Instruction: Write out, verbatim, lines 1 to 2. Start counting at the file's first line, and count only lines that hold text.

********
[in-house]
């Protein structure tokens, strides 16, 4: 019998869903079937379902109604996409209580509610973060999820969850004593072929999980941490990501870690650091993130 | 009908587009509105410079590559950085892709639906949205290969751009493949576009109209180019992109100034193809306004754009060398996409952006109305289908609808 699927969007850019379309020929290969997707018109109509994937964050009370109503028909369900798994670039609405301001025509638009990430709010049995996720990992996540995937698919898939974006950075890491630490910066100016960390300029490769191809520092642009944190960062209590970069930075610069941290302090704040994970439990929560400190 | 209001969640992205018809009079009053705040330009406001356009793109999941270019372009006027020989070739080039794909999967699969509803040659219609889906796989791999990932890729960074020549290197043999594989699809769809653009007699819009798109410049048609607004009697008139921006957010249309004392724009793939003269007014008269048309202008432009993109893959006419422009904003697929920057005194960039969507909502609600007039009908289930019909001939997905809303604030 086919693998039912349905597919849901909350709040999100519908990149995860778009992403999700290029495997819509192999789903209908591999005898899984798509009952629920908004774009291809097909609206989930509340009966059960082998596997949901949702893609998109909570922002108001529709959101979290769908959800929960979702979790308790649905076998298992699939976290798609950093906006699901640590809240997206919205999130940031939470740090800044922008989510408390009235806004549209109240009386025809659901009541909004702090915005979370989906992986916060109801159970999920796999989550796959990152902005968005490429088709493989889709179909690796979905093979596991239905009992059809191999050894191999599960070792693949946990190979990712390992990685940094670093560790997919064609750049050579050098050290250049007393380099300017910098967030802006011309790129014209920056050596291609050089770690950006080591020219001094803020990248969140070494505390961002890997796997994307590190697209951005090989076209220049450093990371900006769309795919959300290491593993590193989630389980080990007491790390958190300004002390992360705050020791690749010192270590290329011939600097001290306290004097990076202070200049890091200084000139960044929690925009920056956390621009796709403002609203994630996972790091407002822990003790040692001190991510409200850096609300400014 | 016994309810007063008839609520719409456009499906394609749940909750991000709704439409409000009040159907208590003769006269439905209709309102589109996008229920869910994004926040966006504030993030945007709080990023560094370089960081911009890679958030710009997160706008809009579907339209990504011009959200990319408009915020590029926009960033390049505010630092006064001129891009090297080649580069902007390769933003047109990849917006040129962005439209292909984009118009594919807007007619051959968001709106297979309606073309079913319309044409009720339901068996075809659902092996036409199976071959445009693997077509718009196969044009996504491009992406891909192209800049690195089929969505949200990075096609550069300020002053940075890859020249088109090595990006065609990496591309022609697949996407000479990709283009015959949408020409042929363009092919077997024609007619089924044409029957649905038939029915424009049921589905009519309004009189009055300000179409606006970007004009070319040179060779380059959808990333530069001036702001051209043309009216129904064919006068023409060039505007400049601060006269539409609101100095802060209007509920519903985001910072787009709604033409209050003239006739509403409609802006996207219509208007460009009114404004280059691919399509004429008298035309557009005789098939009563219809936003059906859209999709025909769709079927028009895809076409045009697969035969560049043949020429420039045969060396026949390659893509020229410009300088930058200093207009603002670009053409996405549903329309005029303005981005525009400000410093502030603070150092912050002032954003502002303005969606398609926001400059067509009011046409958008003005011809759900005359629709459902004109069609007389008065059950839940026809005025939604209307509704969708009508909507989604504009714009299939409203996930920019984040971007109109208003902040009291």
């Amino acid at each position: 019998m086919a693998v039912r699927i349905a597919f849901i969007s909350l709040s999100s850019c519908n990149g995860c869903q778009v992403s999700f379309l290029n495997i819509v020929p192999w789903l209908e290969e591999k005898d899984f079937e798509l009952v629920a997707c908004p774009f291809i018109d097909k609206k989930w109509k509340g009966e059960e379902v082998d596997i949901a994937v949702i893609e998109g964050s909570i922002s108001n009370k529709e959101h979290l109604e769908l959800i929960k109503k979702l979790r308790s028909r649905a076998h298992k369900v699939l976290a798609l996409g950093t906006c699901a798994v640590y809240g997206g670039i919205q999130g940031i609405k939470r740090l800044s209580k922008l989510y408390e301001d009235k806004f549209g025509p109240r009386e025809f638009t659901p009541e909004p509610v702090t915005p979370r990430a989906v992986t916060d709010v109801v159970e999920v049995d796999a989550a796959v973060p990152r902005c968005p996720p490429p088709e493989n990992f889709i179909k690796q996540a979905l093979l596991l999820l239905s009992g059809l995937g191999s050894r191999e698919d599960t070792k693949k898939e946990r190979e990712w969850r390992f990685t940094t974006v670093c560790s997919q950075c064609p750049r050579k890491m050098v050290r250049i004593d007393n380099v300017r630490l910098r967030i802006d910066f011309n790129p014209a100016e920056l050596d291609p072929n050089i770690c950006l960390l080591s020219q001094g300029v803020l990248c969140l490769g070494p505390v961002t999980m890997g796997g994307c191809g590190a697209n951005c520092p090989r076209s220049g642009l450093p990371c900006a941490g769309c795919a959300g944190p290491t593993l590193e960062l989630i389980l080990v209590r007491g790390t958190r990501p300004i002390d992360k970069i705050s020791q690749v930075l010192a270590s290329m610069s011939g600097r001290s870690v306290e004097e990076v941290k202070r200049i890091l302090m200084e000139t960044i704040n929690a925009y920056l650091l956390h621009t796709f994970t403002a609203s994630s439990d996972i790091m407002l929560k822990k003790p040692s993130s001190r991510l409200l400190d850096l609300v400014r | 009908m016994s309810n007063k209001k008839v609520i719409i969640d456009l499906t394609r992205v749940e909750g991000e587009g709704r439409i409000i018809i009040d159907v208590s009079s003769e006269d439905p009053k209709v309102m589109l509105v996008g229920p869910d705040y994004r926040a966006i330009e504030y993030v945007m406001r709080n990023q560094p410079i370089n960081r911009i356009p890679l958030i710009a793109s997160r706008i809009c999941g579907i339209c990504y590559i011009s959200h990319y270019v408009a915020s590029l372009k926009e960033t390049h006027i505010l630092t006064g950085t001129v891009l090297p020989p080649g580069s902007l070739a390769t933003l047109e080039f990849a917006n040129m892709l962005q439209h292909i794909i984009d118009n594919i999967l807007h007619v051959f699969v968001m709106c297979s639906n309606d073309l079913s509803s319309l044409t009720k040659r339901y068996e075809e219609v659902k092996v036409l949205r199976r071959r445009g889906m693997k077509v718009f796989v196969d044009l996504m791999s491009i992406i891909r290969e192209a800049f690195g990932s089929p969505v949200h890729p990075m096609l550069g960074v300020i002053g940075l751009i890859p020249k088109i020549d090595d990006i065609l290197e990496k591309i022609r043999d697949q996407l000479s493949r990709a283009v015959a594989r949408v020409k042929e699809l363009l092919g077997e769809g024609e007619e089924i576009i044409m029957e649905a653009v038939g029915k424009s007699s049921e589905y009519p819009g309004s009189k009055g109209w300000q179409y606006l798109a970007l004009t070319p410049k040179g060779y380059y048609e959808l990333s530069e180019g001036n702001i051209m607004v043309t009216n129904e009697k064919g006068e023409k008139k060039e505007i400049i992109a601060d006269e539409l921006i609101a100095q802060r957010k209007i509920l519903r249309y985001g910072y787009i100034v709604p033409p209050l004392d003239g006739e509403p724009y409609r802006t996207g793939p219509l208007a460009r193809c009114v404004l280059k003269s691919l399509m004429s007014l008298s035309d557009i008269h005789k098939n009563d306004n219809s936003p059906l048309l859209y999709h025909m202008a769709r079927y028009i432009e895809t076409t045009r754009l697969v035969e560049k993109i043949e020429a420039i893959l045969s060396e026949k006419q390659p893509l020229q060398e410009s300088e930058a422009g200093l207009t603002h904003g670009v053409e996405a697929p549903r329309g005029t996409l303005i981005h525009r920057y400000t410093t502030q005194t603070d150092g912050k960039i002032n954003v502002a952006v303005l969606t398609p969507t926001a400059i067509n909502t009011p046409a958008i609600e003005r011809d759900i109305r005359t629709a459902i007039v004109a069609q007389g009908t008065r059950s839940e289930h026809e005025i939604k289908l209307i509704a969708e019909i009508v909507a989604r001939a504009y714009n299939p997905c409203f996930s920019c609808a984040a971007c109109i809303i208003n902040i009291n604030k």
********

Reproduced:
[in-house]
């Protein structure tokens, strides 16, 4: 019998869903079937379902109604996409209580509610973060999820969850004593072929999980941490990501870690650091993130 | 009908587009509105410079590559950085892709639906949205290969751009493949576009109209180019992109100034193809306004754009060398996409952006109305289908609808 699927969007850019379309020929290969997707018109109509994937964050009370109503028909369900798994670039609405301001025509638009990430709010049995996720990992996540995937698919898939974006950075890491630490910066100016960390300029490769191809520092642009944190960062209590970069930075610069941290302090704040994970439990929560400190 | 209001969640992205018809009079009053705040330009406001356009793109999941270019372009006027020989070739080039794909999967699969509803040659219609889906796989791999990932890729960074020549290197043999594989699809769809653009007699819009798109410049048609607004009697008139921006957010249309004392724009793939003269007014008269048309202008432009993109893959006419422009904003697929920057005194960039969507909502609600007039009908289930019909001939997905809303604030 086919693998039912349905597919849901909350709040999100519908990149995860778009992403999700290029495997819509192999789903209908591999005898899984798509009952629920908004774009291809097909609206989930509340009966059960082998596997949901949702893609998109909570922002108001529709959101979290769908959800929960979702979790308790649905076998298992699939976290798609950093906006699901640590809240997206919205999130940031939470740090800044922008989510408390009235806004549209109240009386025809659901009541909004702090915005979370989906992986916060109801159970999920796999989550796959990152902005968005490429088709493989889709179909690796979905093979596991239905009992059809191999050894191999599960070792693949946990190979990712390992990685940094670093560790997919064609750049050579050098050290250049007393380099300017910098967030802006011309790129014209920056050596291609050089770690950006080591020219001094803020990248969140070494505390961002890997796997994307590190697209951005090989076209220049450093990371900006769309795919959300290491593993590193989630389980080990007491790390958190300004002390992360705050020791690749010192270590290329011939600097001290306290004097990076202070200049890091200084000139960044929690925009920056956390621009796709403002609203994630996972790091407002822990003790040692001190991510409200850096609300400014 | 016994309810007063008839609520719409456009499906394609749940909750991000709704439409409000009040159907208590003769006269439905209709309102589109996008229920869910994004926040966006504030993030945007709080990023560094370089960081911009890679958030710009997160706008809009579907339209990504011009959200990319408009915020590029926009960033390049505010630092006064001129891009090297080649580069902007390769933003047109990849917006040129962005439209292909984009118009594919807007007619051959968001709106297979309606073309079913319309044409009720339901068996075809659902092996036409199976071959445009693997077509718009196969044009996504491009992406891909192209800049690195089929969505949200990075096609550069300020002053940075890859020249088109090595990006065609990496591309022609697949996407000479990709283009015959949408020409042929363009092919077997024609007619089924044409029957649905038939029915424009049921589905009519309004009189009055300000179409606006970007004009070319040179060779380059959808990333530069001036702001051209043309009216129904064919006068023409060039505007400049601060006269539409609101100095802060209007509920519903985001910072787009709604033409209050003239006739509403409609802006996207219509208007460009009114404004280059691919399509004429008298035309557009005789098939009563219809936003059906859209999709025909769709079927028009895809076409045009697969035969560049043949020429420039045969060396026949390659893509020229410009300088930058200093207009603002670009053409996405549903329309005029303005981005525009400000410093502030603070150092912050002032954003502002303005969606398609926001400059067509009011046409958008003005011809759900005359629709459902004109069609007389008065059950839940026809005025939604209307509704969708009508909507989604504009714009299939409203996930920019984040971007109109208003902040009291």